The kitchen island comes in many shapes and sizes, and makes an oasis for our busy kitchens. Here are some things to remember for creating your dream island.
Ah, an island retreat: beautiful views, fantastic food, room to roam, great times with family and friends.
This isn’t some faraway place that requires luggage and boarding passes, however. It’s one that you create, customize to your personal taste, and visit several times a day, without ever leaving home.
We’re talking about a kitchen island. Like the geographic feature for which it’s named, the kitchen island comes in all sizes and shapes, in various locales, with different features and amenities – each unique in its own way. And like a tropical island, this versatile floating space is an oasis in today’s busy kitchen, a “getaway” for everything from prep work and cooking to serving and entertaining.
“The design aspect of an island is compelling,” says Rick George, president and co-owner of Lonnie’s Stonecrafters, 2529 Laude Dr., Rockford. “The limitations are whatever your mind can create. Of course, budget comes into account, too.”
An island can be done in any style, from traditional to modern; accommodate just about any appliance; and provide extra space for storage, food preparation, dining – whatever’s needed. According to experts, more homeowners are opting for a kitchen island, whether remodeling an existing space or building a new home.
“I would say that half the kitchens I’m working on right now include islands,” says Diane Feuillerat, owner of Kitchens by Diane, 6346 East Riverside Blvd., Loves Park. “They offer so much more work and storage space, and they can really change the look and feel of the room.”
Many homeowners are finding ways to open up their kitchens to allow space for islands.
“If they have a formal dining room, some people are eliminating kitchen tables, which allows islands to be larger and differently shaped,” says Dawn Levins, a designer with River Valley Kitchens & Baths, 5281 Swanson Road, Roscoe.
“A kitchen table isn’t all that interesting to look at, but an island is a decorative feature in the room,” adds Sue Bryant, Levins’ boss at River Valley and co-owner with husband Al.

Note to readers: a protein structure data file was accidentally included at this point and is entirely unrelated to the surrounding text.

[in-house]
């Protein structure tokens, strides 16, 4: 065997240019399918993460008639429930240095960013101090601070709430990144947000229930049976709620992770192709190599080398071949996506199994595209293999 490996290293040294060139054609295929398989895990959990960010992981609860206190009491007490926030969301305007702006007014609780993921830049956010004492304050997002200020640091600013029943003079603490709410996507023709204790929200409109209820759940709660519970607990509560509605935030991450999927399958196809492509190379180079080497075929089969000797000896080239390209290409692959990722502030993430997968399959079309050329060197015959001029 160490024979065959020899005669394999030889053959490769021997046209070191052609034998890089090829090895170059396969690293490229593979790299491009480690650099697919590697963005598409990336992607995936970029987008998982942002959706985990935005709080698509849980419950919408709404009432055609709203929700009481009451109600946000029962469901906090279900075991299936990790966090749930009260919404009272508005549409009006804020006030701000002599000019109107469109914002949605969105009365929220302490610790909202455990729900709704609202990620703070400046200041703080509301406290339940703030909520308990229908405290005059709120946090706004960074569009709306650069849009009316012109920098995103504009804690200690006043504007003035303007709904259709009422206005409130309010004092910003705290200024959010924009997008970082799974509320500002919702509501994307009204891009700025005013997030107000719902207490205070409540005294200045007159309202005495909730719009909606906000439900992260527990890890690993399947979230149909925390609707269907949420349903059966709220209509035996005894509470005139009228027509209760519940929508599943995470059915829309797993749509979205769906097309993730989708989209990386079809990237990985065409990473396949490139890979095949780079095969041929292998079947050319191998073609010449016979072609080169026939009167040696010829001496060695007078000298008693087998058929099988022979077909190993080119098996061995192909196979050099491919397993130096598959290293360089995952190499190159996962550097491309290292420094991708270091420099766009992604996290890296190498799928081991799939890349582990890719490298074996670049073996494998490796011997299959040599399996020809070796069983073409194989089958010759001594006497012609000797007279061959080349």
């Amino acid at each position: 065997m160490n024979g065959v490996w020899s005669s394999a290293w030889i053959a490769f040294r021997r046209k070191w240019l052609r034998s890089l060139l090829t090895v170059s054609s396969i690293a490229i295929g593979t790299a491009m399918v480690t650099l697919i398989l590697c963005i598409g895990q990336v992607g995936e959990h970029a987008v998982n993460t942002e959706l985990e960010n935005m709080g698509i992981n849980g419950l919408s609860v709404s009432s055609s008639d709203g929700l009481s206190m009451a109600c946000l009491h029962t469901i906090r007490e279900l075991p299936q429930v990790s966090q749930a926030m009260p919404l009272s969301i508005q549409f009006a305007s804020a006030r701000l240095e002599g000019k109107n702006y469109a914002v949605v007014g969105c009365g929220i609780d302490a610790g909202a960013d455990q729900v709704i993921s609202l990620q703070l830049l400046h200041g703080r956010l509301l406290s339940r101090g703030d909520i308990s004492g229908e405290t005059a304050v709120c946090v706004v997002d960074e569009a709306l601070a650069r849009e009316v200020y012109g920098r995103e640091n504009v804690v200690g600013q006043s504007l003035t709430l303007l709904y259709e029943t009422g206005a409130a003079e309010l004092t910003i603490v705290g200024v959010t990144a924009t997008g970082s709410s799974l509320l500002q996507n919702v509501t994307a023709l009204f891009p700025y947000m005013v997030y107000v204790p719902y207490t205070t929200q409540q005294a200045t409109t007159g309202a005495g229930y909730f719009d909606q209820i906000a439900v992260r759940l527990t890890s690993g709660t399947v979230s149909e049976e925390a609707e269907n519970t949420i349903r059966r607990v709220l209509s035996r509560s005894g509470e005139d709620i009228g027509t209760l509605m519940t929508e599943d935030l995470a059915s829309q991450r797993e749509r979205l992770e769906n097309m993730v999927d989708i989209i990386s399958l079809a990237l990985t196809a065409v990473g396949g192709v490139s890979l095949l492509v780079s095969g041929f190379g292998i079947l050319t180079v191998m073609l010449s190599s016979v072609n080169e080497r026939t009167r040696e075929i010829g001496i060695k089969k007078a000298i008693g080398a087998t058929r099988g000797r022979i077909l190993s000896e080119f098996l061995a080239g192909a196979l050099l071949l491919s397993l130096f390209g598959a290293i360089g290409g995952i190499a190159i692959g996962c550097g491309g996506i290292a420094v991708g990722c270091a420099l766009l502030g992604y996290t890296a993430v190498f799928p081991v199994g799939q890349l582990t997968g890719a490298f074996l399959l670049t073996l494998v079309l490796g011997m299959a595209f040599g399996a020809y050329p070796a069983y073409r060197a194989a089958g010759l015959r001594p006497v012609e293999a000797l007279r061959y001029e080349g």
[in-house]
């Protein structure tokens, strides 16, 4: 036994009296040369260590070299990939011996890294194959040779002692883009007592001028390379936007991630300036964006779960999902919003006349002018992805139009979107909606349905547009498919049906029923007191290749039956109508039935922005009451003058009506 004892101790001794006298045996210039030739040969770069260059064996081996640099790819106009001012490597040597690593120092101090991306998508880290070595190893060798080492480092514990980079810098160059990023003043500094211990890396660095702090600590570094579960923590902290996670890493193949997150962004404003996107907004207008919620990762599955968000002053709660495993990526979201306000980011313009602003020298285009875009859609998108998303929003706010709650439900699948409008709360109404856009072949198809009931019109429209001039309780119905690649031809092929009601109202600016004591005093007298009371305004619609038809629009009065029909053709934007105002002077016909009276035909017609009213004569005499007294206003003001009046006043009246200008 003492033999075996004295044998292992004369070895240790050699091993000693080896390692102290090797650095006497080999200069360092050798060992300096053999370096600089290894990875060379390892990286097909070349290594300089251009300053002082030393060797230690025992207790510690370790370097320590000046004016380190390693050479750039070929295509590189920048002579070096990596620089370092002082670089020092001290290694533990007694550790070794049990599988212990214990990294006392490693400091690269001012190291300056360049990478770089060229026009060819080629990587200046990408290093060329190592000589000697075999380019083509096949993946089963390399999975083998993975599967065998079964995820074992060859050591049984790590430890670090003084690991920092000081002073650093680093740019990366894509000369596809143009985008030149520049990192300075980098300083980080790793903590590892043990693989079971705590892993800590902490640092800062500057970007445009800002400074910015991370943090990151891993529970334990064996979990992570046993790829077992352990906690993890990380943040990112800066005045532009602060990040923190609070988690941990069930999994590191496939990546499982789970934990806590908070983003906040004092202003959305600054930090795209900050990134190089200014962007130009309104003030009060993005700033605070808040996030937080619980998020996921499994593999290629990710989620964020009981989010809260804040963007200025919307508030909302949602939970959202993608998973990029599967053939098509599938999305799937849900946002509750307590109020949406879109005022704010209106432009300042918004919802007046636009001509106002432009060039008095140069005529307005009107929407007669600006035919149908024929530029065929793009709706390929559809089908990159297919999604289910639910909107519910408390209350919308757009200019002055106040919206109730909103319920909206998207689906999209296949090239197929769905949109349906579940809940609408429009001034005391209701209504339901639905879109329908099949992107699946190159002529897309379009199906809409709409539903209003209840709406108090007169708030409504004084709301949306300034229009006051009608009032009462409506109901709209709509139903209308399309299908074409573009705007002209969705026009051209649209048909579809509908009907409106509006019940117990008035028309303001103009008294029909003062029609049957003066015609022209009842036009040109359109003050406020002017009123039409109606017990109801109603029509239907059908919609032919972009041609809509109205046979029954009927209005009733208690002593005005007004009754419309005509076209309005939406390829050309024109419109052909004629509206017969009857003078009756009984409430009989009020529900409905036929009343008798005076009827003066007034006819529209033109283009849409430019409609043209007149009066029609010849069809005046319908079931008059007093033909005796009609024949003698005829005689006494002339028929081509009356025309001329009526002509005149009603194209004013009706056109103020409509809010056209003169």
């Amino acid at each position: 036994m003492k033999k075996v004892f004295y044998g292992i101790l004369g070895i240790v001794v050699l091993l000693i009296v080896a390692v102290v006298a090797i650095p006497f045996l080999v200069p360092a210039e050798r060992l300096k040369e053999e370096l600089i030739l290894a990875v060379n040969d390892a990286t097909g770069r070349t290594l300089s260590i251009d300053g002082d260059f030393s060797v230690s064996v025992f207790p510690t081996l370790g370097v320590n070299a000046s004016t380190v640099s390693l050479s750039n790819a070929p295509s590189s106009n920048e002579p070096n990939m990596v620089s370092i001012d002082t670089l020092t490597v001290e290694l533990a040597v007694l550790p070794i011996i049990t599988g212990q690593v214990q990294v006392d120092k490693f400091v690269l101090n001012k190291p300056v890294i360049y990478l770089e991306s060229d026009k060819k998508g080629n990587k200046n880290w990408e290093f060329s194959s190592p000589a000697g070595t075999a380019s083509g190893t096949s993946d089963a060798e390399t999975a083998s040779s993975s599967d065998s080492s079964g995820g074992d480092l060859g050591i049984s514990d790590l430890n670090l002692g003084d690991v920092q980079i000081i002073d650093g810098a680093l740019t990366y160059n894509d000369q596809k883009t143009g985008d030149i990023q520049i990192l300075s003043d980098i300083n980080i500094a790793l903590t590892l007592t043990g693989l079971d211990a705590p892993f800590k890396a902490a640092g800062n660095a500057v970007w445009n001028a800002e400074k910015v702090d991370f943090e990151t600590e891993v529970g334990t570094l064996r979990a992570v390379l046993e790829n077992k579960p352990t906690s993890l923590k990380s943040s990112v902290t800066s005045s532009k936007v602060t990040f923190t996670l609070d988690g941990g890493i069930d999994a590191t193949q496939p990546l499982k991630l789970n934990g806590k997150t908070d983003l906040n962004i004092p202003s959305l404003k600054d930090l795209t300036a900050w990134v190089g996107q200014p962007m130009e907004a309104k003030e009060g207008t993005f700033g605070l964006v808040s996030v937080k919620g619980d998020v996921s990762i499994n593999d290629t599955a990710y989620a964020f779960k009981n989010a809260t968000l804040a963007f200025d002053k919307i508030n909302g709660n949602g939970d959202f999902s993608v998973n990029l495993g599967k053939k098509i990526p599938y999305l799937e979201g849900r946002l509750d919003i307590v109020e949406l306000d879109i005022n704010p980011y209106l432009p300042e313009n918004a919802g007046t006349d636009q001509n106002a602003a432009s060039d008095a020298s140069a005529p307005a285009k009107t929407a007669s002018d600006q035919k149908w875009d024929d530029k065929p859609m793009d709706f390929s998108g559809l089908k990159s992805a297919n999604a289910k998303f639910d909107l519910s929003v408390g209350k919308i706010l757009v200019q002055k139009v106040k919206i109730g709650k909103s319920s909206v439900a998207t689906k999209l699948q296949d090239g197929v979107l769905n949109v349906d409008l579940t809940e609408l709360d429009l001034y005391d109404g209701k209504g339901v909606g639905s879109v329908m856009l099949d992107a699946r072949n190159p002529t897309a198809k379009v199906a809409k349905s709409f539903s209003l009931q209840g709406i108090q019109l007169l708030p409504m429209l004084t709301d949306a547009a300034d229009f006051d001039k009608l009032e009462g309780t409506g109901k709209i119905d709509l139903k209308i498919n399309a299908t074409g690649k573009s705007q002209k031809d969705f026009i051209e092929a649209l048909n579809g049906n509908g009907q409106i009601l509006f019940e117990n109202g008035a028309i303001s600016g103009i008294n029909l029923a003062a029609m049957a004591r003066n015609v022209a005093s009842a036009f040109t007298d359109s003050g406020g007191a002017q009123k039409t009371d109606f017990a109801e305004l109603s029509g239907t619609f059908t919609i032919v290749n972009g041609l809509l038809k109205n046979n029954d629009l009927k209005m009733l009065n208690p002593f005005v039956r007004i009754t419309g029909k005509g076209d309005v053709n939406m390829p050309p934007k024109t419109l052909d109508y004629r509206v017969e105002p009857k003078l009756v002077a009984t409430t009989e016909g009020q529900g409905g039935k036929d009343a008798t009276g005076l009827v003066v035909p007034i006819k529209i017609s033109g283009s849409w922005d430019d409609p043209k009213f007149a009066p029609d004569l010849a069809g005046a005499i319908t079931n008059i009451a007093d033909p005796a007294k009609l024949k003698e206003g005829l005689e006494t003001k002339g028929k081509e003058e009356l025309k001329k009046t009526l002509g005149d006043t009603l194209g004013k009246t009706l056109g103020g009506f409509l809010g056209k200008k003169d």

Some folks are changing other parts of their living spaces in order to fulfill this kitchen fantasy. “We’re doing a ton of renovations where we’re eliminating the wall between the formal dining room and kitchen,” says Levins.
As the tide rises on the island trend, more than dining room walls are tumbling down.
“People like the idea of a great room, and want more open space,” Levins continues. “They’re removing family rooms or dens that abut the kitchen, or making them smaller. We’ve moved walls and doors. An owner may say, ‘We use our formal dining room about four times a year.’ So we take out a wall, add an island, and suddenly, we’ve changed the way they live in their home.”
Feuillerat did a recent remodel for a client that eliminated a peninsula and added an island.
“It was a challenging kitchen to do, but I knew immediately the homeowner needed an island,” she says. “The peninsula divided the kitchen from her dining area, and it took too many steps to get things from the kitchen to the table.” Cabinets above the peninsula further created a disconnect between the two spaces.
Feuillerat removed the peninsula and cabinets, creating one large area that now connects the kitchen to the dining area, which is located in front of a bank of windows. The entire kitchen was remodeled, and Feuillerat relocated the main sink and dishwasher to the island, which also features wide, deep storage drawers and extra seating.
“Because of the angles in her kitchen, I came up with a very cool, unique design with six different angles, and something going on at each angle,” she says. “The countertops throughout are granite, a color called hurricane gold, and the wood on the wall cabinets and island cabinets match. The hardwood flooring now matches the rest of her house.”
Design elements are limitless, from funky shapes to functionality. At Lonnie’s Stonecrafters, George and his crew can do just about anything – and have.